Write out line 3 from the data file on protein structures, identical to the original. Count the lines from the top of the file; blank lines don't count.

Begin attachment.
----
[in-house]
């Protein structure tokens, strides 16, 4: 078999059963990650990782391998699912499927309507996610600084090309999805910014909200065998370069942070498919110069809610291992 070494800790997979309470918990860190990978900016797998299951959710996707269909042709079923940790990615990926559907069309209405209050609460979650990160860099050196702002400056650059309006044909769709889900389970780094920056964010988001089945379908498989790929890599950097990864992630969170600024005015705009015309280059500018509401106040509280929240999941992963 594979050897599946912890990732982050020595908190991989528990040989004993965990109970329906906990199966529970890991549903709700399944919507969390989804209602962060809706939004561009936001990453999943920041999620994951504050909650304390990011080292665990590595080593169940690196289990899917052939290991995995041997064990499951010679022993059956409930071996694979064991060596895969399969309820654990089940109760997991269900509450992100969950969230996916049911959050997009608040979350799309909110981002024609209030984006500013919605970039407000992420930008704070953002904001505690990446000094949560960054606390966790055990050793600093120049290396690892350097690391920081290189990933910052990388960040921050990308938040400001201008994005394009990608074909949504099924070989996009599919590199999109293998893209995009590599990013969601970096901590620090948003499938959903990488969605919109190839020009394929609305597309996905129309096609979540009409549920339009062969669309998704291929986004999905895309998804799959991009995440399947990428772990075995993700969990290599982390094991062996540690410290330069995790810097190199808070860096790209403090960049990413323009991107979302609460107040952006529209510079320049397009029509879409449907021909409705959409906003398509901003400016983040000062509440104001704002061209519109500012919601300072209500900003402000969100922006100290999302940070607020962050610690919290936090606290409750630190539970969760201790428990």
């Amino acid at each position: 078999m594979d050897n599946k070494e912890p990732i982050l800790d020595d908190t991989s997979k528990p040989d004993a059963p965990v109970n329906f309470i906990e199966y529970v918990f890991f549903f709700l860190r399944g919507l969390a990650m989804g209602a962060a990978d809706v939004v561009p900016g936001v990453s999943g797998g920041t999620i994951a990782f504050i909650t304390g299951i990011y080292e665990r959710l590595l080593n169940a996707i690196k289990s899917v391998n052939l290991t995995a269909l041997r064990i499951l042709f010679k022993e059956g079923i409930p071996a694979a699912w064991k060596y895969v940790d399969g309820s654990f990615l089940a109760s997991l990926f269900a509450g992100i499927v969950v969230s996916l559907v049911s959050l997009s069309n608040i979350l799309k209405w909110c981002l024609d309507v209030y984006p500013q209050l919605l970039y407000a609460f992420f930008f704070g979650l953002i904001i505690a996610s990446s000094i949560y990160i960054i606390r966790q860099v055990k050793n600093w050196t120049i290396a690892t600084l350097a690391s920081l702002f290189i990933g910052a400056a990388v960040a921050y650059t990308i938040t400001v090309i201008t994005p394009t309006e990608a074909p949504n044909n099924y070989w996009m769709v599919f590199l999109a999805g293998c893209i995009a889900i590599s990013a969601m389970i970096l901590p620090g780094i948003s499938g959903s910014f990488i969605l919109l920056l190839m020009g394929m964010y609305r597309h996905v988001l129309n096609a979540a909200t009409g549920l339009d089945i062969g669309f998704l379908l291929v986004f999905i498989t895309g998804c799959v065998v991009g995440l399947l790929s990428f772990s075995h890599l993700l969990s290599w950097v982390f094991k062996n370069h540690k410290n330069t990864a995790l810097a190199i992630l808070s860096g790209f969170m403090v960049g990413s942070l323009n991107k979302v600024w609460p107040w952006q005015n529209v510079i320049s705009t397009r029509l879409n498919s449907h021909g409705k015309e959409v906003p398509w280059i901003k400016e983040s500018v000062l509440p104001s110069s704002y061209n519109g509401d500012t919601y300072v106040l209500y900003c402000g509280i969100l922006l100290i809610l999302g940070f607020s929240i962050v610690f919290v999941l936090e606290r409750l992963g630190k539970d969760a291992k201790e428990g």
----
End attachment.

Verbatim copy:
């Amino acid at each position: 078999m594979d050897n599946k070494e912890p990732i982050l800790d020595d908190t991989s997979k528990p040989d004993a059963p965990v109970n329906f309470i906990e199966y529970v918990f890991f549903f709700l860190r399944g919507l969390a990650m989804g209602a962060a990978d809706v939004v561009p900016g936001v990453s999943g797998g920041t999620i994951a990782f504050i909650t304390g299951i990011y080292e665990r959710l590595l080593n169940a996707i690196k289990s899917v391998n052939l290991t995995a269909l041997r064990i499951l042709f010679k022993e059956g079923i409930p071996a694979a699912w064991k060596y895969v940790d399969g309820s654990f990615l089940a109760s997991l990926f269900a509450g992100i499927v969950v969230s996916l559907v049911s959050l997009s069309n608040i979350l799309k209405w909110c981002l024609d309507v209030y984006p500013q209050l919605l970039y407000a609460f992420f930008f704070g979650l953002i904001i505690a996610s990446s000094i949560y990160i960054i606390r966790q860099v055990k050793n600093w050196t120049i290396a690892t600084l350097a690391s920081l702002f290189i990933g910052a400056a990388v960040a921050y650059t990308i938040t400001v090309i201008t994005p394009t309006e990608a074909p949504n044909n099924y070989w996009m769709v599919f590199l999109a999805g293998c893209i995009a889900i590599s990013a969601m389970i970096l901590p620090g780094i948003s499938g959903s910014f990488i969605l919109l920056l190839m020009g394929m964010y609305r597309h996905v988001l129309n096609a979540a909200t009409g549920l339009d089945i062969g669309f998704l379908l291929v986004f999905i498989t895309g998804c799959v065998v991009g995440l399947l790929s990428f772990s075995h890599l993700l969990s290599w950097v982390f094991k062996n370069h540690k410290n330069t990864a995790l810097a190199i992630l808070s860096g790209f969170m403090v960049g990413s942070l323009n991107k979302v600024w609460p107040w952006q005015n529209v510079i320049s705009t397009r029509l879409n498919s449907h021909g409705k015309e959409v906003p398509w280059i901003k400016e983040s500018v000062l509440p104001s110069s704002y061209n519109g509401d500012t919601y300072v106040l209500y900003c402000g509280i969100l922006l100290i809610l999302g940070f607020s929240i962050v610690f919290v999941l936090e606290r409750l992963g630190k539970d969760a291992k201790e428990g």